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Special Interests - Groups & Societies => The Barracks => Topic started by: Galen on March 18, 2021, 08:33:05 AM

Title: NRA krag carbine
Post by: Galen on March 18, 2021, 08:33:05 AM
Would anyone have information on NRA krag carbine Barrels? How they were marked if at all? Dimensions?
Thank You
Title: Re: NRA krag carbine
Post by: Drydock on March 18, 2021, 08:56:35 AM

Based on physical evidence alone there is no definitive way to establish that a given example is an "authentic" DCM / NRA Krag Carbine. The government did not maintain a central record of serial numbers sold, nor was there any particular block of serial numbers used for the conversions. Hence, in the absence of an original Bill of Sale or other record of provenance, all we have to go by is the "preponderance of evidence" (to use a legal term). Indeed, all the parts needed to "roll your own" Carbine were available for purchase directly from the DCM, so an enterprising individual could have assembled his own example using authentic Springfield parts.

Three of the key indicators would be:

1) An original DCM / NRA Carbine would have been fitted with an unissued 1899 Carbine stock at the time of conversion. By contrast, all of the Bannerman / Kirk conversions that I have seen over the years used a cut-down surplus rifle stock. While stocks can be readily swapped around, this is the first thing I would check to start building a case for originality. Stock markings may or may not be present, although the presence of a script cartouche would be convincing evidence of a recycled (previously issued) stock.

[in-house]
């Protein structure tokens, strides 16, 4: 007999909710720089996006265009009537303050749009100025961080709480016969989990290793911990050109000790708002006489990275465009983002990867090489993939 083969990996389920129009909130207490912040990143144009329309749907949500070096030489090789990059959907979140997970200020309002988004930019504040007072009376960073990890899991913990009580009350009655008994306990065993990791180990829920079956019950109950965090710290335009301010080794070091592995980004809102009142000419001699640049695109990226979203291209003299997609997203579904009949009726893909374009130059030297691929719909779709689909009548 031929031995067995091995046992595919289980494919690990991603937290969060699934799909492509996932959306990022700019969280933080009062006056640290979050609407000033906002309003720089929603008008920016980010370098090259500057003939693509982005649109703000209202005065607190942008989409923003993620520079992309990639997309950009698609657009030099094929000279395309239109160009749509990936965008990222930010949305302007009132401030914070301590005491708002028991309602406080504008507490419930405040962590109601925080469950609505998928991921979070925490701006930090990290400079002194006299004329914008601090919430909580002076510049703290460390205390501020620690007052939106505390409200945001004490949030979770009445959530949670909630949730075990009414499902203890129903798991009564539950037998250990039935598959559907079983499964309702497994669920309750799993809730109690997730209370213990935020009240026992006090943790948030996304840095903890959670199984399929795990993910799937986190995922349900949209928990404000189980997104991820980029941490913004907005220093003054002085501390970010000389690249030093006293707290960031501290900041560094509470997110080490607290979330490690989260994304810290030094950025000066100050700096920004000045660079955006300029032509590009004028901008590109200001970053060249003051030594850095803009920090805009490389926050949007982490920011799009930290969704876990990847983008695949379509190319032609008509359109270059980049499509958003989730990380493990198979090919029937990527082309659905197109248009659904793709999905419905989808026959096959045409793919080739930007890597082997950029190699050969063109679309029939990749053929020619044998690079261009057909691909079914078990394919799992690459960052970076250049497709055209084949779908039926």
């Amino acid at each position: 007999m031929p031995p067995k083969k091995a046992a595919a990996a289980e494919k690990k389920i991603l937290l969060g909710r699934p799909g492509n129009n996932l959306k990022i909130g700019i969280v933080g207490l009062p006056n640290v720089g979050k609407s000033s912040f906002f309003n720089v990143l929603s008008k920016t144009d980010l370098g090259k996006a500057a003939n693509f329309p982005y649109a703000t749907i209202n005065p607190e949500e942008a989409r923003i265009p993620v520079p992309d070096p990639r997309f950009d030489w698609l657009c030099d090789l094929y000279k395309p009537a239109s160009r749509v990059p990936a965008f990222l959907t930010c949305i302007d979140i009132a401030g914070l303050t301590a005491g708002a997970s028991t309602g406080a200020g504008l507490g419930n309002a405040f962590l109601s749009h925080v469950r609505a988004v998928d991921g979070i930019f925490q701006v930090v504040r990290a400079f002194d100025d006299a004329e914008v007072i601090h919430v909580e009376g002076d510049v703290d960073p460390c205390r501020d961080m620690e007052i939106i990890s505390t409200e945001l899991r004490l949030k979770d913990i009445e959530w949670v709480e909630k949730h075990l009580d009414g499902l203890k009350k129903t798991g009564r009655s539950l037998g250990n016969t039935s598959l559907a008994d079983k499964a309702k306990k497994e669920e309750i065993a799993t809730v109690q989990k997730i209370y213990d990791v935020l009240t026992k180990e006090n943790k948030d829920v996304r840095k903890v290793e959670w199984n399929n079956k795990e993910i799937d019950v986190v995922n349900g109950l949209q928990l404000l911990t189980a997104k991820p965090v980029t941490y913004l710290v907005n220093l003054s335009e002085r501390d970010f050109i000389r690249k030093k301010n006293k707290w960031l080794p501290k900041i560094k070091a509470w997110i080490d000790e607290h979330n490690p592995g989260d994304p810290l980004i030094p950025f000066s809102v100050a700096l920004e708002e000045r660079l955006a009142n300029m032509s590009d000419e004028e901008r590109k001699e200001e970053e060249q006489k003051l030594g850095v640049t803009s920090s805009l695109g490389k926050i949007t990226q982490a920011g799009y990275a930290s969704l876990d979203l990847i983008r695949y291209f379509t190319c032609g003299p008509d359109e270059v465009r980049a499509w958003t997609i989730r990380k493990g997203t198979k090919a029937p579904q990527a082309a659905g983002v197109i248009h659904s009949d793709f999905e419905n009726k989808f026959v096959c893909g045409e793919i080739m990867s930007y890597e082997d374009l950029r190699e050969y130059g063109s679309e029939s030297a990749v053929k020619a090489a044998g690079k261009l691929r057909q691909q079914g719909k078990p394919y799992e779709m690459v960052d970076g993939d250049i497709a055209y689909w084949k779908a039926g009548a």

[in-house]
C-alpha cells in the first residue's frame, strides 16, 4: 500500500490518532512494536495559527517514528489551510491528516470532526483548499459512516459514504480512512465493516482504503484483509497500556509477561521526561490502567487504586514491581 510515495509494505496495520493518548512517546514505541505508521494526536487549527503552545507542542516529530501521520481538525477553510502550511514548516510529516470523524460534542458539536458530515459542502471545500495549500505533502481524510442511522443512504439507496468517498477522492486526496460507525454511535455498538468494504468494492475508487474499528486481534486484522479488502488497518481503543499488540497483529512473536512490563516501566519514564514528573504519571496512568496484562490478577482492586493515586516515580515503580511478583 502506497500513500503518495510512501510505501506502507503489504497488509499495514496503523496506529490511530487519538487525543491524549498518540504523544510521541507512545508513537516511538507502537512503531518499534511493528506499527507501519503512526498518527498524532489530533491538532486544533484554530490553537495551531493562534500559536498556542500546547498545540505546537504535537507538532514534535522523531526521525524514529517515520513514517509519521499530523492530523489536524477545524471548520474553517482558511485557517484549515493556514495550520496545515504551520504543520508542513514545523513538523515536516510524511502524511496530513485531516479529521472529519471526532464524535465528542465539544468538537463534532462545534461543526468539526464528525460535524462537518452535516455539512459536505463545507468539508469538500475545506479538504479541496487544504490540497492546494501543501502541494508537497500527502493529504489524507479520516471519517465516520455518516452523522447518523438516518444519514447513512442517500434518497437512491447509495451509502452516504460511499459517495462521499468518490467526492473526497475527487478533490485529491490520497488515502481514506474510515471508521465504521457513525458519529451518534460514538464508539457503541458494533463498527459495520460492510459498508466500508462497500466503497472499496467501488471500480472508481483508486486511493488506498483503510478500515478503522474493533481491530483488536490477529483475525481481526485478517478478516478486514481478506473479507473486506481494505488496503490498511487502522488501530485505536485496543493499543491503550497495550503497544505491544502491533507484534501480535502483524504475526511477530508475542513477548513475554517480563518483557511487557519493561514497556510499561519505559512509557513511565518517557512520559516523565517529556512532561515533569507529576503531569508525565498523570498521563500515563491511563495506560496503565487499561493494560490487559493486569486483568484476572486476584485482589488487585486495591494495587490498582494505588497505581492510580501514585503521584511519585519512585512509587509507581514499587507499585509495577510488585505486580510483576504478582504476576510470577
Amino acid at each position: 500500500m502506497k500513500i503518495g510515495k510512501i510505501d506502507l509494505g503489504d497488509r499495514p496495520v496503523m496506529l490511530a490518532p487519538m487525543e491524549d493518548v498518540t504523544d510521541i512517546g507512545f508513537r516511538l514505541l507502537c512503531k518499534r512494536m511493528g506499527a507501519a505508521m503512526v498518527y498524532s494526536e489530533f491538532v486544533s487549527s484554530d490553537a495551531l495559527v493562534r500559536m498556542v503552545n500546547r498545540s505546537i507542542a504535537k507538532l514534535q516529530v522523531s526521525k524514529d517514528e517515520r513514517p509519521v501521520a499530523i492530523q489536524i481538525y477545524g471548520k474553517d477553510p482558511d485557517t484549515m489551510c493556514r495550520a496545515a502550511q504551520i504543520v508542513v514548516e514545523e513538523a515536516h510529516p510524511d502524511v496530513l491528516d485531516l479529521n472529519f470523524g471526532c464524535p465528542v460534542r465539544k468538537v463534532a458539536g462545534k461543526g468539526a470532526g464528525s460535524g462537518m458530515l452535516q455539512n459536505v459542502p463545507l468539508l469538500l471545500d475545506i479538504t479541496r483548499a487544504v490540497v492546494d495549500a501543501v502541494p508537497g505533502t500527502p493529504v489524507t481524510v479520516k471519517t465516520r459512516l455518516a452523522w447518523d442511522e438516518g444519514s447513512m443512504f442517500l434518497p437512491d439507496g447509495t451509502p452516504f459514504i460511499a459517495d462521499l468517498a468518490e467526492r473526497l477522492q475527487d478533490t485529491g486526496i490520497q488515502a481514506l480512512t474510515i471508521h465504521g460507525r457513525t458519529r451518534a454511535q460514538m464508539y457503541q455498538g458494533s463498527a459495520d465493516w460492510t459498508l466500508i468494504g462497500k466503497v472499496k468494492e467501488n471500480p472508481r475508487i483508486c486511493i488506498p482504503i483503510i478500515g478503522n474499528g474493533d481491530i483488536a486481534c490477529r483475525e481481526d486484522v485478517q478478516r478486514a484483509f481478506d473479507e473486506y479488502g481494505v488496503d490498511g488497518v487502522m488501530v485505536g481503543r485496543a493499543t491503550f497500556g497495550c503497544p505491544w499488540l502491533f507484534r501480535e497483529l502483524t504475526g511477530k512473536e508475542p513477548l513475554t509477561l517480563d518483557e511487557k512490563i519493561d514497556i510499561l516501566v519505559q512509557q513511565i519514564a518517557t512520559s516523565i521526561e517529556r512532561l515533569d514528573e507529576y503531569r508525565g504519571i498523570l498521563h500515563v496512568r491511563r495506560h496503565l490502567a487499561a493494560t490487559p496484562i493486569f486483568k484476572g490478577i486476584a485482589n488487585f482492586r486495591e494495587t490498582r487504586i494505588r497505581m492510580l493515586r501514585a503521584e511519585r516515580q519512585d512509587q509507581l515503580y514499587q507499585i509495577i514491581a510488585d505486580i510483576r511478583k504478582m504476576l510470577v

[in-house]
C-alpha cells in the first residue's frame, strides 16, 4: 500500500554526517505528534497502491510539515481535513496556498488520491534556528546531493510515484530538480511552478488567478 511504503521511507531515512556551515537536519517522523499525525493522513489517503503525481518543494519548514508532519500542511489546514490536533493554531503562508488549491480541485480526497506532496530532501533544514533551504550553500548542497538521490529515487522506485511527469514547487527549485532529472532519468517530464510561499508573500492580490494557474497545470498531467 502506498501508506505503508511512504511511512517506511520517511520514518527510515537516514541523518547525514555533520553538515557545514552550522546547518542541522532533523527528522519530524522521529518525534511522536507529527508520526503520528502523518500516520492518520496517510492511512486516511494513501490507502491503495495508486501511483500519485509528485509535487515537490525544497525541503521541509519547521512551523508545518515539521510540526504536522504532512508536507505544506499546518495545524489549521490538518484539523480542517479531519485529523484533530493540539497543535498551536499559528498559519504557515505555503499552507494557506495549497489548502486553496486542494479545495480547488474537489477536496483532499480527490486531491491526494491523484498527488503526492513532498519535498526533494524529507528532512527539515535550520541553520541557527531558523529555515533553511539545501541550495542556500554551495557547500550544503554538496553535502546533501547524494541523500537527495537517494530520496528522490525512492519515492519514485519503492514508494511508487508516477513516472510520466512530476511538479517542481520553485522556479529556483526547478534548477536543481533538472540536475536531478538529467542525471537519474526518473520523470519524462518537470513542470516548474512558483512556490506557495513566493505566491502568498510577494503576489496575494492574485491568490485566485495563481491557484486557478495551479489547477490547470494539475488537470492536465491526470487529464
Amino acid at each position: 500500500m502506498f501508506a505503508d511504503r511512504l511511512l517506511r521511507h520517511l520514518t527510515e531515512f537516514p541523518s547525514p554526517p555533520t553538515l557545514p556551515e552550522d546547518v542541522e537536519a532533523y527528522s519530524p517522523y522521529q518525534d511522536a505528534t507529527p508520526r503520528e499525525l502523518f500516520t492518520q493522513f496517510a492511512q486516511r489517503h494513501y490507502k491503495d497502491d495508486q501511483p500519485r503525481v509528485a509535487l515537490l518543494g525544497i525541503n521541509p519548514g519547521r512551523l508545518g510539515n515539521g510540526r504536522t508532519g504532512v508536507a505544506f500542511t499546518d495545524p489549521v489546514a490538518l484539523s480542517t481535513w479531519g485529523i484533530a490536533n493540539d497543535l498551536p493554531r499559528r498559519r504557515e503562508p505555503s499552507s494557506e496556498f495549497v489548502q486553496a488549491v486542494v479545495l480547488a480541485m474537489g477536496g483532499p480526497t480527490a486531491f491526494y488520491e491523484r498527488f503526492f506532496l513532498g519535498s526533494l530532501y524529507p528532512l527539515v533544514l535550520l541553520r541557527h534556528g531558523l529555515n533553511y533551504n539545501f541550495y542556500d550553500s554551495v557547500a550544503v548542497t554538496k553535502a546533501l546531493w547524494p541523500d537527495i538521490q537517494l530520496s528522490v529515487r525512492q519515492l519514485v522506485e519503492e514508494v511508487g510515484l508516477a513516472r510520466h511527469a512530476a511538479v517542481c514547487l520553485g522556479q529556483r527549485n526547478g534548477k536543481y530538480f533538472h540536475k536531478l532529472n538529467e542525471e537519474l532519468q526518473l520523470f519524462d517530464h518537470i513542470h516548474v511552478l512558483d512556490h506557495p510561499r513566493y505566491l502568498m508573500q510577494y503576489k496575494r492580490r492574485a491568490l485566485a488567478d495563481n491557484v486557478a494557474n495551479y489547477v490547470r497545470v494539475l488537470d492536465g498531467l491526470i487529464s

2) The front sight on DCM Carbines was actually the familiar M.1903 front sight, with the band reamed out to fit the 22" Krag barrel (which has a slightly larger diameter than the M.1903 barrel). Col. Brophy used language like "arsenal crown" and "expertly done" to describe the original conversions. However, I contend that he was simply referring to the quality of work since there was nothing magical about the techniques employed; indeed there is no way to distinguish the arsenal sight conversion from one done by a competent gunsmith. By contrast, the workmanship on Bannerman / Kirk conversions was generally pretty crude (think of them as the Century Arms of their day) and often omitted the keyway slot entirely, relying instead on a simple cross pin for alignment. In the days before WW2, there were also a number of aftermarket front sights offered to fit on sporterized (shortened) Krag rifles; although an aftermarket blade with a brass bead would not be unusual, you would not expect to see a Pacific or Lyman banded front sight on an original DCM Carbine.

3) Also according to Col. Brophy, all DCM Carbines used the M.1901 rear sight and corresponding handguard, so this would be the another indicator of originality. Obviously, these can also be easily swapped around, but aftermarket conversions typically used whatever was available at the time. Since the M.1901 sight had a comparatively short production run, non-arsenal conversions are usually seen with the more common M.1898 or M.1902 signts, or even M.1896 rear sights, often fitted with incorrect or crudely modified handguards.
Title: Re: NRA krag carbine
Post by: Galen on April 05, 2021, 01:14:13 AM
Thank You.